Address
Corporate Author Thesis
Publisher Place of Publication Editor
Language Summary Language Original Title
Series Editor Series Title Abbreviated Series Title
Series Volume Series Issue Edition
ISSN 2045-2322 ISBN Medium
Area Expedition Conference
Notes Approved no
Call Number GFZ @ kyba @ Serial 2909
Permanent link to this record
 

 
Author Li, C.; Zhu, H.; Ye, X.; Jiang, C.; Dong, J.; Wang, D.; Wu, Y.
Title Study on Average Housing Prices in the Inland Capital Cities of China by Night-time Light Remote Sensing and Official Statistics Data Type Journal Article
Year 2020 Publication Scientific Reports Abbreviated Journal (down) Sci Rep
Volume 10 Issue 1 Pages 7732
Keywords Remote Sensing
Abstract In this paper, the annually average Defense Meteorological Satellite Program-Operational Linescan System (DMSP/OLS) night-time light data is first proposed as a surrogate indicator to mine and forecast the average housing prices in the inland capital cities of China. First, based on the time-series analysis of individual cities, five regression models with gross error elimination are established between average night-time light intensity (ANLI) and average commercial residential housing price (ACRHP) adjusted by annual inflation rate or not from 2002 to 2013. Next, an optimal model is selected for predicting the ACRHPs in 2014 of these capital cities, and then verified by the interval estimation and corresponding official statistics. Finally, experimental results show that the quadratic polynomial regression is the optimal mining model for estimating the ACRHP without adjustments in most provincial capitals and the predicted ACRHP of these cities are almost in their interval estimations except for the overrated Chengdu and the underestimated Wuhan, while the adjusted ACRHP is all in prediction interval. Overall, this paper not only provides a novel insight into time-series ACRHP data mining based on time-series ANLI for capital city scale but also reveals the potentiality and mechanism of the comprehensive ANLI to characterize the complicated ACRHP. Besides, other factors influencing housing prices, such as the time-series lags of government policy, are tested and analysed in this paper.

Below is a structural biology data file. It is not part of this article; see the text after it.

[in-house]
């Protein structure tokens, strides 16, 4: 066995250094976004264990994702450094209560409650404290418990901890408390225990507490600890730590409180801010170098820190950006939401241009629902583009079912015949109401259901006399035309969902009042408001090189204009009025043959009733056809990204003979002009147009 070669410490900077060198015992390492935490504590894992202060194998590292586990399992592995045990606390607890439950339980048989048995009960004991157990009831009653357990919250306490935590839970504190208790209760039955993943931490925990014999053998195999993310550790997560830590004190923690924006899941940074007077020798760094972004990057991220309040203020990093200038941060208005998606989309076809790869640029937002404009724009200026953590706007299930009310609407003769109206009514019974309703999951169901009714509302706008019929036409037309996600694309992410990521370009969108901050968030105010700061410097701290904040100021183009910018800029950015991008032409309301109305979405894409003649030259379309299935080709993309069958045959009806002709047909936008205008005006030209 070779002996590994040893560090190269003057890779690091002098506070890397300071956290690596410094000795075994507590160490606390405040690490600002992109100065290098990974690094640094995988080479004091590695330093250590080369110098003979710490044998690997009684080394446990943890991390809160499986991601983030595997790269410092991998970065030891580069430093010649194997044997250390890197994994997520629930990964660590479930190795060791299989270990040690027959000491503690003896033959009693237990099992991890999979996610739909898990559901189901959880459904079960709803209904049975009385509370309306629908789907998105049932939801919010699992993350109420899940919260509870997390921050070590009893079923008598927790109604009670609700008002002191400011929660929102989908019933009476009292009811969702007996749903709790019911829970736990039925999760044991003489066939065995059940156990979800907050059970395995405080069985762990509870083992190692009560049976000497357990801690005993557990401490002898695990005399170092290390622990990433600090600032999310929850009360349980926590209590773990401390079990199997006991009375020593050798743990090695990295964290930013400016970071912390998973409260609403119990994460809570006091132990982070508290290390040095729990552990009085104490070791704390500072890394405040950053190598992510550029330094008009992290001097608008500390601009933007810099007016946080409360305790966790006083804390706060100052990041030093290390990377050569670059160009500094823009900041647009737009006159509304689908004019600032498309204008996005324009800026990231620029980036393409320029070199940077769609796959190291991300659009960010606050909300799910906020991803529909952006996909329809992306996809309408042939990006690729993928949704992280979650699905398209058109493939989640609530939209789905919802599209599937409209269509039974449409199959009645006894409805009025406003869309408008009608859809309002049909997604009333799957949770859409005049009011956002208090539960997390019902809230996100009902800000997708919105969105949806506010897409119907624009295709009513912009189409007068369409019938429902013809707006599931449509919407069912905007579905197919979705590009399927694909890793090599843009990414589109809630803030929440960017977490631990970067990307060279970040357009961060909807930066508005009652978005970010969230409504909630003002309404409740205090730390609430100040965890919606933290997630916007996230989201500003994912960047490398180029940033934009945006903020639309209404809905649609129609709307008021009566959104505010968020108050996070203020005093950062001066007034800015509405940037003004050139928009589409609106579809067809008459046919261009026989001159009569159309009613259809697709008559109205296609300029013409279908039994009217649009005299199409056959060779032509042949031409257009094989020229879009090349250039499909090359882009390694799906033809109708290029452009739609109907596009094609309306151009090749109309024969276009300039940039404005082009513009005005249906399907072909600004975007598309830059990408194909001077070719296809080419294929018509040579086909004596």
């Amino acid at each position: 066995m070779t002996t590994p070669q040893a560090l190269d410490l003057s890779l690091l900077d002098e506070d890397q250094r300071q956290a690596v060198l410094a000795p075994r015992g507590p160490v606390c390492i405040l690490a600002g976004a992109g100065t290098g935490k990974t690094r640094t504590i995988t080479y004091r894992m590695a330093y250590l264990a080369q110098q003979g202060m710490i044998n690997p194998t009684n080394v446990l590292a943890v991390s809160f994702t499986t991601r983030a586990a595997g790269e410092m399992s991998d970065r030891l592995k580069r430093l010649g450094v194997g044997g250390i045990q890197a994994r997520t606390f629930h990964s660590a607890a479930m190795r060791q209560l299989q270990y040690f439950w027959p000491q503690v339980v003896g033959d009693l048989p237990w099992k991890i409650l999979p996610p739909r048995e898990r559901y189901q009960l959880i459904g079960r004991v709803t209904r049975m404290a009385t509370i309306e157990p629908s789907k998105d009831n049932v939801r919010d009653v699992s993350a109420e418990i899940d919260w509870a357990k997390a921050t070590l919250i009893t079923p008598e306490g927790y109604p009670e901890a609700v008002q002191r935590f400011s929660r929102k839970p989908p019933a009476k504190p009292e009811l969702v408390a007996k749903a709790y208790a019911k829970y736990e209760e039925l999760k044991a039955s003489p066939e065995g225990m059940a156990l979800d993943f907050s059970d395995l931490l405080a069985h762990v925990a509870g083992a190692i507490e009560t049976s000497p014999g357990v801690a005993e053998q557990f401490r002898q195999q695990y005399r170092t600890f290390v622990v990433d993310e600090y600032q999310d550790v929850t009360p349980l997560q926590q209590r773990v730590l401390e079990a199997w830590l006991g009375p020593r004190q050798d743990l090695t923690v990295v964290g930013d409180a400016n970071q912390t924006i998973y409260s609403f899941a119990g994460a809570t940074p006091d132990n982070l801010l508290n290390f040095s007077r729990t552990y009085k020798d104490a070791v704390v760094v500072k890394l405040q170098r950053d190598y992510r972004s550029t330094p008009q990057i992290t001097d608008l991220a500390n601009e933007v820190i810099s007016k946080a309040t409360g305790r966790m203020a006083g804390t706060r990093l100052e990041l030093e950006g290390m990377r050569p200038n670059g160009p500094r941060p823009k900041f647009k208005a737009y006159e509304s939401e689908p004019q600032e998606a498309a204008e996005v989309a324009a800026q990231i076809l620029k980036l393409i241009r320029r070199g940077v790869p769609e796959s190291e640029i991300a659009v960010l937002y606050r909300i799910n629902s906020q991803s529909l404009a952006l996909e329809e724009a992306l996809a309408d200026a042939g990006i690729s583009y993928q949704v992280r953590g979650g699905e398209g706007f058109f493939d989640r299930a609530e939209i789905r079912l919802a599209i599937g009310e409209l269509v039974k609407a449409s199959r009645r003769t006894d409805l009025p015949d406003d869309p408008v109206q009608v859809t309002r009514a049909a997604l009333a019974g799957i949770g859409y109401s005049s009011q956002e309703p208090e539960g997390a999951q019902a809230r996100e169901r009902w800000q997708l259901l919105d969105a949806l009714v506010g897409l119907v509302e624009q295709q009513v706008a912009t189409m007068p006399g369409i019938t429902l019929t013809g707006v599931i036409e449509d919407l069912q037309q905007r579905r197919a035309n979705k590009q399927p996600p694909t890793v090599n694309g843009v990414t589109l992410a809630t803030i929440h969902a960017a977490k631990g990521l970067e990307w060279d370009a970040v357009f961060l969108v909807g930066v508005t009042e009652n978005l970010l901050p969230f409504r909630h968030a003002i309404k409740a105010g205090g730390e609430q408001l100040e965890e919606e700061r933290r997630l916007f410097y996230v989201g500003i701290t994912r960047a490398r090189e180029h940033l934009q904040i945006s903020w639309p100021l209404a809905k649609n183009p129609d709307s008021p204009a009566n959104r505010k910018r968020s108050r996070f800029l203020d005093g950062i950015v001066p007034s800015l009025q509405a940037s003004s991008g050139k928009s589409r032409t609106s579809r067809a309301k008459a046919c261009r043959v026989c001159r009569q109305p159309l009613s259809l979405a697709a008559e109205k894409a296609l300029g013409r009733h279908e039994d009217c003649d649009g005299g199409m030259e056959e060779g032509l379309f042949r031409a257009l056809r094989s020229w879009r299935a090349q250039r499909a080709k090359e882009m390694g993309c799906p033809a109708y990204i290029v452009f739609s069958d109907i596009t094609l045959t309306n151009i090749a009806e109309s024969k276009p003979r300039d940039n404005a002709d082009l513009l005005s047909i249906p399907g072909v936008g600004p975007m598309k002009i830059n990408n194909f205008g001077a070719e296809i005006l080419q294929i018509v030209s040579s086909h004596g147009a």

Address Key Laboratory for Geographical Process Analysing and Modelling, and College of Urban and Environmental Science, Central China Normal University, 152 Luoyu Road, Wuhan, 430079, China
Corporate Author Thesis
Publisher Place of Publication Editor
Language English Summary Language Original Title
Series Editor Series Title Abbreviated Series Title
Series Volume Series Issue Edition
ISSN 2045-2322 ISBN Medium
Area Expedition Conference
Notes PMID:32382080 Approved no
Call Number GFZ @ kyba @ Serial 2914
Permanent link to this record
 

 
Author Baekelandt, S.; Milla, S.; Cornet, V.; Flamion, E.; Ledore, Y.; Redivo, B.; Antipine, S.; Mandiki, S.N.M.; Houndji, A.; El Kertaoui, N.; Kestemont, P.
Title Seasonal simulated photoperiods influence melatonin release and immune markers of pike perch Sander lucioperca Type Journal Article
Year 2020 Publication Scientific Reports Abbreviated Journal (down) Sci Rep
Volume 10 Issue 1 Pages 2650
Keywords Animals